Sunday, June 02, 2013

The road to abolition

Ian Peach's guest post at Pundits' Guide is well worth a read in setting out a feasible path to Senate abolition. But I'll note that the exact wording of an abolition resolution would need to be somewhat more complex than that proposed by Peach - while the political push might also take a slightly different shape than he seems to be counting on.

Peach's proposal for an abolition resolution - which, as he rightly notes, could originate with a province rather than the federal government - is as follows:
The resolution would be simple: that sections 26 through 31 of the Constitution Act, 1867 be repealed.
Now, I won't claim to be a constitutional scholar on Peach's level. But I'm not sure how the repeal of those provisions governing the appointment, tenure and disqualification of Senators would serve to effectively abolish the institution, particularly when it would leave intact:

- section 17, which defines the Parliament of Canada to include an upper house styled the Senate;
- sections 21-22, defining the number and geographic distribution of Senators;
- section 23, setting the qualifications for Senators;
- sections 24 and 32, providing for the appointment of Senators by summons; and
- section 35, setting a quorum requirement for the conduct of Senate business.

While the elimination of constitutional protection for tenure might provide more avenues to remove Senators from office, it wouldn't provide a clear answer as to what comes next. And it would seem to me to be at least open to future federal governments to keep making use of the power to summon Senators even if Peach's proposed resolution passed.

Again, that observation doesn't affect the possibility that an abolition resolution could originate with a province. But it does signal the need for a resolution originating with a province to fully excise the Senate (and the Senate alone) from Canada's current constitution.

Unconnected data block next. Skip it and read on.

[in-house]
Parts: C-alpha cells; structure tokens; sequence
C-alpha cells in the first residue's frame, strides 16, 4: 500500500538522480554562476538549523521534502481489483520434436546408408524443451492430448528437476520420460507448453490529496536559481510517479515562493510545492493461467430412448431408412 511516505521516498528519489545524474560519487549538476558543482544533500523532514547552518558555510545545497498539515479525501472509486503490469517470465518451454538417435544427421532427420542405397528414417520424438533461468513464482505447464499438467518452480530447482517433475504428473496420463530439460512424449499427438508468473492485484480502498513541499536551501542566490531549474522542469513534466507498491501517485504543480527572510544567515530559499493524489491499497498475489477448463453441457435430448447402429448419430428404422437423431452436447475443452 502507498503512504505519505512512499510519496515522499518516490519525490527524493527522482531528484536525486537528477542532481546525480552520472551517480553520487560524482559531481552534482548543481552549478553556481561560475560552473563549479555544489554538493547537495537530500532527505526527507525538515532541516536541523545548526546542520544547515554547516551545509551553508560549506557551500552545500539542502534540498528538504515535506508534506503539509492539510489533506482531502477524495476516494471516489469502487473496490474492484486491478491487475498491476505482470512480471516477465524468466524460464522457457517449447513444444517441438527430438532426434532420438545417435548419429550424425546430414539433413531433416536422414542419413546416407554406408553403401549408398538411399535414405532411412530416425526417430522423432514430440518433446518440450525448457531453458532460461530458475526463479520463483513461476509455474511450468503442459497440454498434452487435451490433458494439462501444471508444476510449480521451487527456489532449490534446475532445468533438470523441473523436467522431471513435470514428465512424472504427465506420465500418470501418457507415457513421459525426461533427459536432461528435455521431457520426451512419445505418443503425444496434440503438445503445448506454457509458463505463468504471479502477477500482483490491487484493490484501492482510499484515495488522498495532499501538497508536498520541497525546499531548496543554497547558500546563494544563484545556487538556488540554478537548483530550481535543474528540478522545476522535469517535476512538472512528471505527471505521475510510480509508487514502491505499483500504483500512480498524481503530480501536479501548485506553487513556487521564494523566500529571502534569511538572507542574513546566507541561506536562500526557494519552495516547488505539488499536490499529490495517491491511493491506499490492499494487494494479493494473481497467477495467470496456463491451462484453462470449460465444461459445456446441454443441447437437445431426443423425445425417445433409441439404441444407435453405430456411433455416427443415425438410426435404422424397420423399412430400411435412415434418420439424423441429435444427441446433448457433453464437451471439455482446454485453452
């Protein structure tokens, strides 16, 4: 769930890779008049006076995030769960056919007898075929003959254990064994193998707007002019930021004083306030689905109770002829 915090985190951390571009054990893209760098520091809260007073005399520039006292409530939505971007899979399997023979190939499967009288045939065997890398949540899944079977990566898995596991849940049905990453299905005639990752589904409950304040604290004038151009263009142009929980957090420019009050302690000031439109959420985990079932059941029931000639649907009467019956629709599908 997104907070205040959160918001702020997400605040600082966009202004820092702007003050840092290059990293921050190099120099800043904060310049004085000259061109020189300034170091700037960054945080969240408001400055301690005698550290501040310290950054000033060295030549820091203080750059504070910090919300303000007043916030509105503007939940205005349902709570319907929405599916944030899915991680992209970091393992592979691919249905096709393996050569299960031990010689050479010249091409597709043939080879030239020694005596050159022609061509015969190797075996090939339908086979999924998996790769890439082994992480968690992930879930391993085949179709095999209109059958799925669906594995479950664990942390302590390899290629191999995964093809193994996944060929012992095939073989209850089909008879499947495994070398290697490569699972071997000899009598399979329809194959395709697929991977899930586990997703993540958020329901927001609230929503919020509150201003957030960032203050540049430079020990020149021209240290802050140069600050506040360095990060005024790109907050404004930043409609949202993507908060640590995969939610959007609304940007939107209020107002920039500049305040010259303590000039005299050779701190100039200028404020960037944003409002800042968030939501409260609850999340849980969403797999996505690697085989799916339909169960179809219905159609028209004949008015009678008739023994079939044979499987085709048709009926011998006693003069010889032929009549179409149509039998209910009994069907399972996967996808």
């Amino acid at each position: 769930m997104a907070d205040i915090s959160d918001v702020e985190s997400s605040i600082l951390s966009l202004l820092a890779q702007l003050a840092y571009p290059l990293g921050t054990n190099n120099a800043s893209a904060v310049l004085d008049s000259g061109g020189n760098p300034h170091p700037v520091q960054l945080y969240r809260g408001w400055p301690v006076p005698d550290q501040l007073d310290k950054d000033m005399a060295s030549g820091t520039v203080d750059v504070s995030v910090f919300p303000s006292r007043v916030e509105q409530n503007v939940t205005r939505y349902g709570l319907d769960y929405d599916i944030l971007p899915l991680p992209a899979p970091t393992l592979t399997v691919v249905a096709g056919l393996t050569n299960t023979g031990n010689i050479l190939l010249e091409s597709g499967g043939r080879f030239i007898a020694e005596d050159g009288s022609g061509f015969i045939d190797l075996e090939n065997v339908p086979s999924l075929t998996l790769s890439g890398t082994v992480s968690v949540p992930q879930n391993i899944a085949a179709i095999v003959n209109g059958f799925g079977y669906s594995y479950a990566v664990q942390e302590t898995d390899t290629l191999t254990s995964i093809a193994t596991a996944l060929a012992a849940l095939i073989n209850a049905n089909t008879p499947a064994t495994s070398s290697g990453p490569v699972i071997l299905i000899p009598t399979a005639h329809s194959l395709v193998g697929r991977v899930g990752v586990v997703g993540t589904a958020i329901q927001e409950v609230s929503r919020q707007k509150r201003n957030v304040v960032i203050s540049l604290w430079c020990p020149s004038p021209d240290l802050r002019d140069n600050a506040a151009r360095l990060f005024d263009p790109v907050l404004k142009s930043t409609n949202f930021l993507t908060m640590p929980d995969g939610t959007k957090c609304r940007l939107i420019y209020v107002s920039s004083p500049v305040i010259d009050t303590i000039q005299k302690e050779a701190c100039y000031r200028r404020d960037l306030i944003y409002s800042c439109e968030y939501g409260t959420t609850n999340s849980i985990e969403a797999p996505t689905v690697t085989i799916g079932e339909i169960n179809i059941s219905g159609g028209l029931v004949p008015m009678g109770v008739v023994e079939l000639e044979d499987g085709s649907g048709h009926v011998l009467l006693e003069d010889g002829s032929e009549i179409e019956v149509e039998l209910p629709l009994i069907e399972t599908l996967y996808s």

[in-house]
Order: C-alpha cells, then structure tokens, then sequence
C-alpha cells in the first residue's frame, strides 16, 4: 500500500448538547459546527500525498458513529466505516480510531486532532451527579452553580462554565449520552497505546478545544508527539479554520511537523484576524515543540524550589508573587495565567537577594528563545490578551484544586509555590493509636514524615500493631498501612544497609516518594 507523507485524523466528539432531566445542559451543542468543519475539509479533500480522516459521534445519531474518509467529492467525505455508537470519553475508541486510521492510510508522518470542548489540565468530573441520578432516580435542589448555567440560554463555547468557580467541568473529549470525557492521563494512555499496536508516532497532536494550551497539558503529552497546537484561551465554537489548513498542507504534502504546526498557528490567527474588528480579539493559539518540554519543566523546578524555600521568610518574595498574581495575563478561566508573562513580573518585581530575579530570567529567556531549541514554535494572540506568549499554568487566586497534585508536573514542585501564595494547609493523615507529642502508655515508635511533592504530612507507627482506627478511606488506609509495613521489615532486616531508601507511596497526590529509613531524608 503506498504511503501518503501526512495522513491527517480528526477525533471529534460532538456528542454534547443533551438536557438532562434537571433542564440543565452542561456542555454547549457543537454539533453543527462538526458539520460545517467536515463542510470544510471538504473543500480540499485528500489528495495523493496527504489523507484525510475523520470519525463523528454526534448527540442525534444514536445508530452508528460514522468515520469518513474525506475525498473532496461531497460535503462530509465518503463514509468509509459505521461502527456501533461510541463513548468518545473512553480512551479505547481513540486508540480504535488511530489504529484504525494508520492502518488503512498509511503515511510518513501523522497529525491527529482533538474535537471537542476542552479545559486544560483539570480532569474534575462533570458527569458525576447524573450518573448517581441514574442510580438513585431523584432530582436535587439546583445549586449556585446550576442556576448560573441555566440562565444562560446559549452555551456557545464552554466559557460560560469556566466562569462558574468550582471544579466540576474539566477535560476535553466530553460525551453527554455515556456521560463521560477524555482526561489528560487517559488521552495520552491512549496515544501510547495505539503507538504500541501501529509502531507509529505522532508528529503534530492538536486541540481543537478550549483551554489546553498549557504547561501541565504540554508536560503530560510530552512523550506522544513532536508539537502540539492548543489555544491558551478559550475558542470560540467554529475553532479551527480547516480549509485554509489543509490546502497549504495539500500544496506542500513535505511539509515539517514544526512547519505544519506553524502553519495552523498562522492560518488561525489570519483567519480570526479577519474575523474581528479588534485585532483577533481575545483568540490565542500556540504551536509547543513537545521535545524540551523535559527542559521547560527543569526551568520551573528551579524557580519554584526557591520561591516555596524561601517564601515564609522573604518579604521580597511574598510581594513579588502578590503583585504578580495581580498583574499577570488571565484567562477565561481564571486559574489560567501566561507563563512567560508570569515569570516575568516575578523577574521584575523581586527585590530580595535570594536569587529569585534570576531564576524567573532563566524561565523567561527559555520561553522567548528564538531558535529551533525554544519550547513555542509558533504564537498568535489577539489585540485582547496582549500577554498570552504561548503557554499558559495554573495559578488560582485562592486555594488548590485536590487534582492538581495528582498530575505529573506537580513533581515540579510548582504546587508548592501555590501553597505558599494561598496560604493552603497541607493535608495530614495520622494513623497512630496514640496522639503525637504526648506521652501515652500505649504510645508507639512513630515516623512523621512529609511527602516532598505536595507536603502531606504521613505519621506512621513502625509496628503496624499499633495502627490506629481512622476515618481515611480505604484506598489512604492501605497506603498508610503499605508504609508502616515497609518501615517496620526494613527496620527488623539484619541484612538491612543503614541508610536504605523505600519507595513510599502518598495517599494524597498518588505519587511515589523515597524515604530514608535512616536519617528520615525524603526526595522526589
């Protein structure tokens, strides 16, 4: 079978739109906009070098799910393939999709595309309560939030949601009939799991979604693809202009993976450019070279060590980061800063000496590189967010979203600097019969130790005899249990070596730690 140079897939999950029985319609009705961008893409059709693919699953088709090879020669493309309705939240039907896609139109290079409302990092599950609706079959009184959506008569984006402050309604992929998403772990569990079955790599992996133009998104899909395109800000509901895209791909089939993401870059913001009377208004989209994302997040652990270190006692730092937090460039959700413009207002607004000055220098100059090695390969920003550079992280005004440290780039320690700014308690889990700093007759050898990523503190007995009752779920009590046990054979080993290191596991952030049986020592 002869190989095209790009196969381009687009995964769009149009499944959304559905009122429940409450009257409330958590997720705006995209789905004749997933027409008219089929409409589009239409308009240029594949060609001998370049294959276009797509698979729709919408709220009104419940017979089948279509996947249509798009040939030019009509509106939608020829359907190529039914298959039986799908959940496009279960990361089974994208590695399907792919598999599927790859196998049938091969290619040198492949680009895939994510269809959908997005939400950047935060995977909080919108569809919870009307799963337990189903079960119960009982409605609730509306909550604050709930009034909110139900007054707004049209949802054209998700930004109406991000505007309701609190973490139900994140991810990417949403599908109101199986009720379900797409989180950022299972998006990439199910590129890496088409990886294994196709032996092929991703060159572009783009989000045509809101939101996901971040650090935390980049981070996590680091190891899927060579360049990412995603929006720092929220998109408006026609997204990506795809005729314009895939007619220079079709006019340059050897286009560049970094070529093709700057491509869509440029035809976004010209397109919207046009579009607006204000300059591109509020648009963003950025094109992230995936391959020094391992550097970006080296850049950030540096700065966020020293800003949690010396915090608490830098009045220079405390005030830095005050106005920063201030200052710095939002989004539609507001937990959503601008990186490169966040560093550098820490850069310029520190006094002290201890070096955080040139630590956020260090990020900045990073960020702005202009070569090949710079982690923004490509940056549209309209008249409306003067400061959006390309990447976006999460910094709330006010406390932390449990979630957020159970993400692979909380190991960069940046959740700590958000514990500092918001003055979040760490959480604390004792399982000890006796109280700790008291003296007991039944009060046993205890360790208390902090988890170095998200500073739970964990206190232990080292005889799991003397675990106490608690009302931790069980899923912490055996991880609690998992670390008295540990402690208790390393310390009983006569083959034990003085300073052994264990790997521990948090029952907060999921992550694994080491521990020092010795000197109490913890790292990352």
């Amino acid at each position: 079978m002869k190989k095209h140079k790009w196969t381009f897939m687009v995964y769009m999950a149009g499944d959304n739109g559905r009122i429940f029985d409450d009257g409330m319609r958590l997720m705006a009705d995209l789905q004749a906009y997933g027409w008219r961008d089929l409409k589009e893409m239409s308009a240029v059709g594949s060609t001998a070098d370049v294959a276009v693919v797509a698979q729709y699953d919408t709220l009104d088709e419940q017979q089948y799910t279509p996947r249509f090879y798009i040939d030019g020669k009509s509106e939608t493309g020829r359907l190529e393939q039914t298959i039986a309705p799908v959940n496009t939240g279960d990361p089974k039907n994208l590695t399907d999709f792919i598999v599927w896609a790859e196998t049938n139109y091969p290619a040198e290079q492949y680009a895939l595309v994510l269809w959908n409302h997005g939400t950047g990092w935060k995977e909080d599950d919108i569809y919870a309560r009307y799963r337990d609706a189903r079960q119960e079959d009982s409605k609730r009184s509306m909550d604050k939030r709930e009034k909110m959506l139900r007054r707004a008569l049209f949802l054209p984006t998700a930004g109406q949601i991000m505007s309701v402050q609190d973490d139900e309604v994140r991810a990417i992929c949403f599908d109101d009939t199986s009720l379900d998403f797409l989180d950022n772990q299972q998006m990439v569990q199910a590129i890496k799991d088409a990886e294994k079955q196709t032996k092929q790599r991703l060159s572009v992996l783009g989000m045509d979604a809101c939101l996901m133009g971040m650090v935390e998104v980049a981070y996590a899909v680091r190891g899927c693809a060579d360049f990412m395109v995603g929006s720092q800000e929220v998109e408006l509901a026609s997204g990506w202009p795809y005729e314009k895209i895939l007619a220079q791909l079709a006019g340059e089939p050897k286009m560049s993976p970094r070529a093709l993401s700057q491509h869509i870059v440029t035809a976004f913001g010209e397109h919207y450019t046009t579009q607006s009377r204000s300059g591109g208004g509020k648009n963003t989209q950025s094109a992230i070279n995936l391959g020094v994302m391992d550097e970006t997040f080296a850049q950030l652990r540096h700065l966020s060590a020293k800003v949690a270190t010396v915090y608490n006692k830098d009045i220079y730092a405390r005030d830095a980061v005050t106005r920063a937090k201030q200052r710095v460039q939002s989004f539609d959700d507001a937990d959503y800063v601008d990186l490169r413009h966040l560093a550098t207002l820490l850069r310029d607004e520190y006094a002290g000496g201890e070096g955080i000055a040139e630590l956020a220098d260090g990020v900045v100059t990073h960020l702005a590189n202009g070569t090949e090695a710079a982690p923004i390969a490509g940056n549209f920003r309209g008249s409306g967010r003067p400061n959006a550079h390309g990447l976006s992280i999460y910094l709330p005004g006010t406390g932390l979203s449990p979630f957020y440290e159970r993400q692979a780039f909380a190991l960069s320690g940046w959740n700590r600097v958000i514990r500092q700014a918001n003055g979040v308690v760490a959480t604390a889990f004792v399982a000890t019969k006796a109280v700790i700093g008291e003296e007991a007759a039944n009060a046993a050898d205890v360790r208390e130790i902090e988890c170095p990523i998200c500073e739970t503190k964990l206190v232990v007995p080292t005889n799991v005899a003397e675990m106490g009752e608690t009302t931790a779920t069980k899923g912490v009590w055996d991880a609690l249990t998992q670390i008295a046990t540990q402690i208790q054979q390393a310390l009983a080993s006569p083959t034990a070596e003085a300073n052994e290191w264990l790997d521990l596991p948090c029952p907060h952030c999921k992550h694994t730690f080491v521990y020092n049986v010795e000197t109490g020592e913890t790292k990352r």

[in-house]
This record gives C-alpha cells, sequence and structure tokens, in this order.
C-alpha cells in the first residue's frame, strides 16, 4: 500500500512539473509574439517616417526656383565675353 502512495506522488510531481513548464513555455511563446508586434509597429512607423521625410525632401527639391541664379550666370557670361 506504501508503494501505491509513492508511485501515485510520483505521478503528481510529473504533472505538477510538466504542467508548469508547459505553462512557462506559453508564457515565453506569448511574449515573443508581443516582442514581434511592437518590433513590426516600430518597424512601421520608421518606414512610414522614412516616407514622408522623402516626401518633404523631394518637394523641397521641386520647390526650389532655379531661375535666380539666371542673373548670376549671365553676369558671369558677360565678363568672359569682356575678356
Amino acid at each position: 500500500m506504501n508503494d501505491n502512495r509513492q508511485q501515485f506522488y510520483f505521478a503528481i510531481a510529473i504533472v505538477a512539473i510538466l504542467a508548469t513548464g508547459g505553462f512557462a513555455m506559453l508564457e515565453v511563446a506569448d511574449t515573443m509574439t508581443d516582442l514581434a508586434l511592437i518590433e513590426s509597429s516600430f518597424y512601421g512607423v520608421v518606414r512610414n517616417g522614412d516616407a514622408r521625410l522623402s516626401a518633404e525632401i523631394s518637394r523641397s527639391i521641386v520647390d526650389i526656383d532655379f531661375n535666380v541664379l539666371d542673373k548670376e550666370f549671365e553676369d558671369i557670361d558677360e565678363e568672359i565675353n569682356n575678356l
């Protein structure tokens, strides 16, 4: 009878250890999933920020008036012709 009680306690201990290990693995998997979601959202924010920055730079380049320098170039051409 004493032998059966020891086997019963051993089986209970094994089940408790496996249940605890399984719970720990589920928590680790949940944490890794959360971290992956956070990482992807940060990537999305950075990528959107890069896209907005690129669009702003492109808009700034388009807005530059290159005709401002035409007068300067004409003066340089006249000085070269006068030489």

As for the political side of abolition, Peach seems hopeful that pressure from the provincial NDP will turn the tide in provinces with current or potential minority governments. And it's possible that the NDP could make Senate abolition into part of its demands for support of any minority government.

But I'm not sure that provincial NDP wings will see much benefit in doing so unless public demand for abolition is so high that the provincial government would feel significant pressure to go along in any event. Which means that rather than hoping for NDP demands in minority governments in Ontario and New Brunswick as a necessary element of an abolition strategy, the more plausible path looks to involve the strength of the federal party's Roll Up the Red Carpet campaign in placing pressure on provincial governments to either support abolition, or be seen as parties to a continued stream of scandals and abuses.

Update: In comments at his guest post, Peach notes that his proposed resolution should in fact repeal sections 21 to 36 of the Constitution Act, 1867 - addressing most of my concerns above. But I'd still see it as important to include consequential amendments to section 17 (and other sections featuring mention of Senate authority) lest a future government take any remaining references to the Senate as an invitation to keep a second chamber running.

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